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Panera CEO Ron Shaich
FILE - In this May 2002 file photo, Panera Bread Co. CEO Ron Shaich stands behind a counter at a location in St. Louis. On Wednesday, April 5, 2017, Shaich said he plans to stay on as chief executive after the sale of his company. He added that customers shouldn’t see any changes as a result of the chain’s sale, and that he’s staying on as its leader. (AP Photo/Tom Gannam, File)

Panera cups will now list calorie and added sugar details

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Panera on Tuesday announced that starting this week its beverage cups will list calorie and added sugar information for customers, according to Business Insider.

Business Insider reported that the change will likely cut into the restaurant chain’s short term profit margins.

“We believe in two things – real choices and real transparency,” Panera CEO Ron Shaich said.

“The only people who know what grams are are drug dealers and Walter White,” he added of Panera listing added sugar by teaspoons rather than grams.

The cups reportedly coincide with the national rollout of Panera’s line of lower-sugar drinks which launched earlier in 2017.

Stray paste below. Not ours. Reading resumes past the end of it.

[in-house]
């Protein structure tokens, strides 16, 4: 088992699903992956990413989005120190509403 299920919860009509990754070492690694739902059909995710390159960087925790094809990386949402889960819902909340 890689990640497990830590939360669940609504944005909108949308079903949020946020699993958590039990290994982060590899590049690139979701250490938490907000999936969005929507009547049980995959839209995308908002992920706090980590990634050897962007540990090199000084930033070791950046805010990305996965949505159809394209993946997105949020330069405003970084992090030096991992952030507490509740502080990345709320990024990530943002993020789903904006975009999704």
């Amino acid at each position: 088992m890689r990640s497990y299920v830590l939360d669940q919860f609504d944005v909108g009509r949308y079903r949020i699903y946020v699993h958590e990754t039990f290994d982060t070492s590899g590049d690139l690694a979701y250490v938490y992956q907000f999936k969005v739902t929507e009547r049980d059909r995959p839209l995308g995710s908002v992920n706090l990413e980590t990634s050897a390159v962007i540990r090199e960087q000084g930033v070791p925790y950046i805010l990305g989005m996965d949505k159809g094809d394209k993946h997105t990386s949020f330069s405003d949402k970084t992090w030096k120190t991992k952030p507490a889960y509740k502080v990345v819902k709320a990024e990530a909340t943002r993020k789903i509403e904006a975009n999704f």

Ninety-nine percent of Americans are unaware of the amount of sugar in soft drinks, according to a survey Panera commissioned.

Shaich said Panera’s mission to educate them, adding that the chain’s doubling down on health eating trends is the right long-term strategy.

Panera has a financial incentive to sell as many soft drinks as possible due to the large profit margins soda has for chains making it.

A large coke from McDonald’s costs 12 cents to produce, according to “Fast Food Nation,” but it costs customers $1.49, or a 1,200 percent profit margin.

Shaich said Panera’s new craft beverage line is costlier to create, meaning that it is not providing the same returns.

The CEO added his company remains focused on long-term strategies rather than “short-term stupid” ones instead.

Panera added its lower-sugar beverages in March, and has since seen an 8 percent growth in the product.

The new cup designs may push that percentage higher, however, as customers realize the amount of sugar in their drinks.

The fresh containers will show, for example, that a 20 oz. soft drink contains 17 teaspoons of sugar.

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